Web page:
It’s also good to know this about yourself. For instance, in a similar way, I know that I will rarely be able to buy anything for myself if I’m shopping with other people. It’s just too distracting. It makes it really hard for me to make any decisions about what to buy. So, for you, it’s good to know that if you need to study, you are much better off doing it on your own. No study groups for you!

This is a fascinating subject and one that could fill many shelves of books. I will definitely be making more information on Ayurveda available here in the future. For now, you may like to check out Deepak Chopra’s website which has some great information to get you started.

Good luck with your studies!

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Palpitations Creating Health Anxiety

by Tony Phillips
(Galax, Virginia USA)


I have suffered with anxiety and panic for 17 years. The panic not so much now, but the anxiety is a constant companion. I came off medication in march, and I am tying to be healthier overall, diet, weight loss, exercise, and just started talk therapy. What bothers me is palpitations and PVC's (skipped beats). I have been checked out by my physician with blood work, EKG, holter monitor, and she assures me it is from anxiety. The problem is, the palpitations are making the anxiety worse. How can I stop this heart/health anxiety and get my mind on healing and not on feeling like I am dying?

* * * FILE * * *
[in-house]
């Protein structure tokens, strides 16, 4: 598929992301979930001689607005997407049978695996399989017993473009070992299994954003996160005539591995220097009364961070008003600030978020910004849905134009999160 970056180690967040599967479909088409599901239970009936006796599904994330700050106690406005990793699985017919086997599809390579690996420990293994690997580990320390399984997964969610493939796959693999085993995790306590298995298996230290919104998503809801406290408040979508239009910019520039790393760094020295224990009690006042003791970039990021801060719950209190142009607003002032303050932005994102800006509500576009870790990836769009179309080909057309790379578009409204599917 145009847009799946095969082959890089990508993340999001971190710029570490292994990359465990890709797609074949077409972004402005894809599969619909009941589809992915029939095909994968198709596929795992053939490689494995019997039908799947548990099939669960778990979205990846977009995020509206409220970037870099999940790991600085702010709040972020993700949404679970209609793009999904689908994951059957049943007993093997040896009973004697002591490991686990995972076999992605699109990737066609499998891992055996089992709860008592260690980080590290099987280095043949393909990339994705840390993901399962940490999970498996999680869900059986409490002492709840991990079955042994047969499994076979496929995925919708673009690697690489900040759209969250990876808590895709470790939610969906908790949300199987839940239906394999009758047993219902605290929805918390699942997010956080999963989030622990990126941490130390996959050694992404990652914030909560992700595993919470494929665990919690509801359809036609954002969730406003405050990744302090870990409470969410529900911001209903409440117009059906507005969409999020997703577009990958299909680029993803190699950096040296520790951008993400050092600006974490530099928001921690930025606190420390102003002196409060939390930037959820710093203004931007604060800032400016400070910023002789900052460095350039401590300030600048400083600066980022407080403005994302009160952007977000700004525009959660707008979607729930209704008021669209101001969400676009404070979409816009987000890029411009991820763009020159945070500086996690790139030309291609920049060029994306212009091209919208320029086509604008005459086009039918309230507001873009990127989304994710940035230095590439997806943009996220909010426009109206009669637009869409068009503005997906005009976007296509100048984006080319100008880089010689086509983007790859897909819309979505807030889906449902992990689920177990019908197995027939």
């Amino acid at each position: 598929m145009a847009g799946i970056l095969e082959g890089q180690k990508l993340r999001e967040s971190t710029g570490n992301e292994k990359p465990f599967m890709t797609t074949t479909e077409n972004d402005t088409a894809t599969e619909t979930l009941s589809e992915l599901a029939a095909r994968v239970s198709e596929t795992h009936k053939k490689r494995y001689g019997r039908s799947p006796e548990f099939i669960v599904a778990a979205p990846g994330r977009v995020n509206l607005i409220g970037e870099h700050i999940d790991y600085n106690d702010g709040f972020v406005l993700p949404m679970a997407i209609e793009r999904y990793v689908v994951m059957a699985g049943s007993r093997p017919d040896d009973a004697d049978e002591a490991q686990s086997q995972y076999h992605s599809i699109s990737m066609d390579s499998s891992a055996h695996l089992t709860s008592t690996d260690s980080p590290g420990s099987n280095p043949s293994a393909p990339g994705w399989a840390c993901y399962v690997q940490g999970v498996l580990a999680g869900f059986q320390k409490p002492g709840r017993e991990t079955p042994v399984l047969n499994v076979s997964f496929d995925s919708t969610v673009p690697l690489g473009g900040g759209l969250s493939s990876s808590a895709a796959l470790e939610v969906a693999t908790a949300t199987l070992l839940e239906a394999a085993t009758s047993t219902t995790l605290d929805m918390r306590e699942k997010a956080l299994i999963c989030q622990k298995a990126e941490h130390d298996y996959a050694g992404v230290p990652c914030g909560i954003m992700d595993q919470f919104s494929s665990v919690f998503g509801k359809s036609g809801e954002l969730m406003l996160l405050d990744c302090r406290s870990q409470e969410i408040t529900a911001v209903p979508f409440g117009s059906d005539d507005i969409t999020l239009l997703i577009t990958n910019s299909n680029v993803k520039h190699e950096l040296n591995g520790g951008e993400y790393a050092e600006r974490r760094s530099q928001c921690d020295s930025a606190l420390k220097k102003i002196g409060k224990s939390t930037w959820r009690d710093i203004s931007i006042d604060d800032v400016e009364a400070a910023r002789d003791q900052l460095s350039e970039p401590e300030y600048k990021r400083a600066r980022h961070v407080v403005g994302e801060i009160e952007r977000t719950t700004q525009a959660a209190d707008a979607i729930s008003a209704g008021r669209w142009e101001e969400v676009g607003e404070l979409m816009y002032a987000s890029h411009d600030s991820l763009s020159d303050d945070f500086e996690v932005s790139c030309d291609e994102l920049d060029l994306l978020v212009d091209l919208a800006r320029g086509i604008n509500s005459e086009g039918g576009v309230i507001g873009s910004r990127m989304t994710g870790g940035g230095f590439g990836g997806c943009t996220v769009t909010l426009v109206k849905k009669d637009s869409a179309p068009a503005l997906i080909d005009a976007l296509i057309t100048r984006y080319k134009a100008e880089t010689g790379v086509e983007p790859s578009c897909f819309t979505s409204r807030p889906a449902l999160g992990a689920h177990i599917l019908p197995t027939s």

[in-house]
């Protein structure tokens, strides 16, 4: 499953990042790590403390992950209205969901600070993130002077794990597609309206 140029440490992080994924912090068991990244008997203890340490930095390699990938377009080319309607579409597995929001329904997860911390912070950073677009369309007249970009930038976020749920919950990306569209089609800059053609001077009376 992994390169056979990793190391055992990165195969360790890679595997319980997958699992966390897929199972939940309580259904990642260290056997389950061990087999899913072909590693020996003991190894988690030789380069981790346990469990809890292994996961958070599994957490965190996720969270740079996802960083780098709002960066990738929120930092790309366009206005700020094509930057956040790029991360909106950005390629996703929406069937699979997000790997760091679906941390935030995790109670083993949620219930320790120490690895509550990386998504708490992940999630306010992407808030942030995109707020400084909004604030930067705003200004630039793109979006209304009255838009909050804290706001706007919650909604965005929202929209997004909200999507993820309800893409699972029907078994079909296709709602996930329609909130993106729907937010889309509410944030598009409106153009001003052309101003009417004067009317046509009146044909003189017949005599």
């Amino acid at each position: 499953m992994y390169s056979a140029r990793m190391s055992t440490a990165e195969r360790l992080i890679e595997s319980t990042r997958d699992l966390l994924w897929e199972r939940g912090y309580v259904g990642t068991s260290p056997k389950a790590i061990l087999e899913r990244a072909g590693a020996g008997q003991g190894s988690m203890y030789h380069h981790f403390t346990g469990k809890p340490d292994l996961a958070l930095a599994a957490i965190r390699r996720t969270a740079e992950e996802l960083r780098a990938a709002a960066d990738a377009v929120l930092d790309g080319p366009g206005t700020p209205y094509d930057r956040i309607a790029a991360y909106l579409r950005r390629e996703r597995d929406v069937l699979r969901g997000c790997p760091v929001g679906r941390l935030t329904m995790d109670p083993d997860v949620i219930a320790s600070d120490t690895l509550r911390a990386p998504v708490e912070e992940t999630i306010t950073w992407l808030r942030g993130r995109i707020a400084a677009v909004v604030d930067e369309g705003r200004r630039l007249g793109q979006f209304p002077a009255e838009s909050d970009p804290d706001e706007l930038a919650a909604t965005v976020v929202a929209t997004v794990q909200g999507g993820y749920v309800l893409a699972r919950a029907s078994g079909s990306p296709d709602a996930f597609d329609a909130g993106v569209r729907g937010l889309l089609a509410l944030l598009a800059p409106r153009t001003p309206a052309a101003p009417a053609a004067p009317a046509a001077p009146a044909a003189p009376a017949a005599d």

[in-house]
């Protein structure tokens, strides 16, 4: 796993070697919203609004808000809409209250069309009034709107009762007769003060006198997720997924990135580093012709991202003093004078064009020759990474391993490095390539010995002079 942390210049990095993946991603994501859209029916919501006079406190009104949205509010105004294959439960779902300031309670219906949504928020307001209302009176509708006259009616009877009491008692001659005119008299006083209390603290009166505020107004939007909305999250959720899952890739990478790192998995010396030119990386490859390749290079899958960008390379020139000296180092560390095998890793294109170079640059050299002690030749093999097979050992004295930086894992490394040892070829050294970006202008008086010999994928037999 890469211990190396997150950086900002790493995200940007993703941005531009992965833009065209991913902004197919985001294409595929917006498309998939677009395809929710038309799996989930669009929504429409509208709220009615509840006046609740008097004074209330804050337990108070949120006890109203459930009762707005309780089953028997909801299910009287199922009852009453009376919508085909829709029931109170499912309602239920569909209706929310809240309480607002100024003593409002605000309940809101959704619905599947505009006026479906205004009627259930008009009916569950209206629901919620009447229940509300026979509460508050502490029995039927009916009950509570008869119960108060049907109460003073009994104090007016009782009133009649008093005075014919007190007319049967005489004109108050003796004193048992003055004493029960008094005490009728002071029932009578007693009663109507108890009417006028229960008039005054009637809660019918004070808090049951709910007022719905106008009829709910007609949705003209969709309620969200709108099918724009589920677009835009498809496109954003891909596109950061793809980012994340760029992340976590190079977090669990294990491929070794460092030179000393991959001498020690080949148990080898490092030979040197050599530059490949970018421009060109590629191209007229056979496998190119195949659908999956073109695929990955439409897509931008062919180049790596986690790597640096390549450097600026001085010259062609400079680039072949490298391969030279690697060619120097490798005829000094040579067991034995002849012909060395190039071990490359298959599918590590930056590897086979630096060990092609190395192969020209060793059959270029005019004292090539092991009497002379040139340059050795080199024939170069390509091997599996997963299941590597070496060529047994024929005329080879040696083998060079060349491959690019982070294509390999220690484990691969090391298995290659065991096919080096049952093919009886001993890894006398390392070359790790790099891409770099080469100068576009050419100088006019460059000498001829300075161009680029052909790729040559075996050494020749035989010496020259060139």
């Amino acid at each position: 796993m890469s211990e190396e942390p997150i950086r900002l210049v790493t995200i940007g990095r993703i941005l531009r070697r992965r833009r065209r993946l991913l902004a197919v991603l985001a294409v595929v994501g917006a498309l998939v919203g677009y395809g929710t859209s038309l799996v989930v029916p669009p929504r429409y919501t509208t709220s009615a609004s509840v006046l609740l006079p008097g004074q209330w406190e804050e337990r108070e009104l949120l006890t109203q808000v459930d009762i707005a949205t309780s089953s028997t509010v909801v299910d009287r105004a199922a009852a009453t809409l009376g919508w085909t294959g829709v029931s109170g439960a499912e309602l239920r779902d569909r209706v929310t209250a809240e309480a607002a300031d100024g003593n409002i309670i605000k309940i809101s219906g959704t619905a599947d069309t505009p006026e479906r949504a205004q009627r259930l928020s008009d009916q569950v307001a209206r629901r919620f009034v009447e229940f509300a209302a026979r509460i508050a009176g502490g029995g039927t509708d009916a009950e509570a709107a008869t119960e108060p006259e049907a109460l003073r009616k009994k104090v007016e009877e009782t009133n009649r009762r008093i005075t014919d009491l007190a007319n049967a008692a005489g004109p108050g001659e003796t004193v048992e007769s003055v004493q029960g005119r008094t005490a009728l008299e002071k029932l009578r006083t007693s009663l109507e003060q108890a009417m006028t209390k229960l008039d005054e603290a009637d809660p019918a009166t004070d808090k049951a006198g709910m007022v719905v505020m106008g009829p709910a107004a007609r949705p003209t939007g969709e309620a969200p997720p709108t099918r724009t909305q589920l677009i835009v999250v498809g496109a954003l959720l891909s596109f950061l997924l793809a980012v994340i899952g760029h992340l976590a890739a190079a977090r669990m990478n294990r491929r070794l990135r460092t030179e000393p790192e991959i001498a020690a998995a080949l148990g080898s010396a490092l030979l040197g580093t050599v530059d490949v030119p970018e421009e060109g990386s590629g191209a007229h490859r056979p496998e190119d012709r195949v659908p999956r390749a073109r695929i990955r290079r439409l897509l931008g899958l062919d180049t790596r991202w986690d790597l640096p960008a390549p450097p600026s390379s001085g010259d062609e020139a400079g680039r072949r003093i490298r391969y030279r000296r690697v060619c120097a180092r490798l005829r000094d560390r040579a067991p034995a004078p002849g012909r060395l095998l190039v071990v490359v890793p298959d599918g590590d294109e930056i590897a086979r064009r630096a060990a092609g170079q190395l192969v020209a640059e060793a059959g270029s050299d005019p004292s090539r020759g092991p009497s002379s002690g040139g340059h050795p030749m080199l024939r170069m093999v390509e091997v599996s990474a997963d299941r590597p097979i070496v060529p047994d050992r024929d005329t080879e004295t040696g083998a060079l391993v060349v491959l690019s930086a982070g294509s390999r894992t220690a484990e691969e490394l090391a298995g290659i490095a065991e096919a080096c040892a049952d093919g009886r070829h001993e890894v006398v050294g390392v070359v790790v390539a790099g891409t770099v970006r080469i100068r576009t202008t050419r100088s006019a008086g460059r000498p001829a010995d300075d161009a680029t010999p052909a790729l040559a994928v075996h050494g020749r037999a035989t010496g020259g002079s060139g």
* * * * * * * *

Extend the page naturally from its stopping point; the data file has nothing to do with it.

Hi Tony,

First of all, congratulations on making all those changes in your lifestyle – it’s very brave to come off medication and a very positive thing to give your system a chance to rebalance. You should feel proud of yourself.

It seems like your palpitations and skipped heartbeats are one of your major triggers (see the Anxiety Unravelled Causes pages). Almost every anxious person has an area or two that is especially anxiety stimulating. These are usually symptoms that the body has produced as part of the anxious state. So of course many of them are scary and they tend to create a negative feedback loop. In other words, anxiety produces the symptoms, which produce more anxiety, which keeps the symptoms in place. Then, naturally, we start to worry about worrying about the symptoms and we tend to think, “if only this symptom would go away - I could cope with everything else and get better more quickly.” This is all completely normal and everyone encounters this on the road to recovery.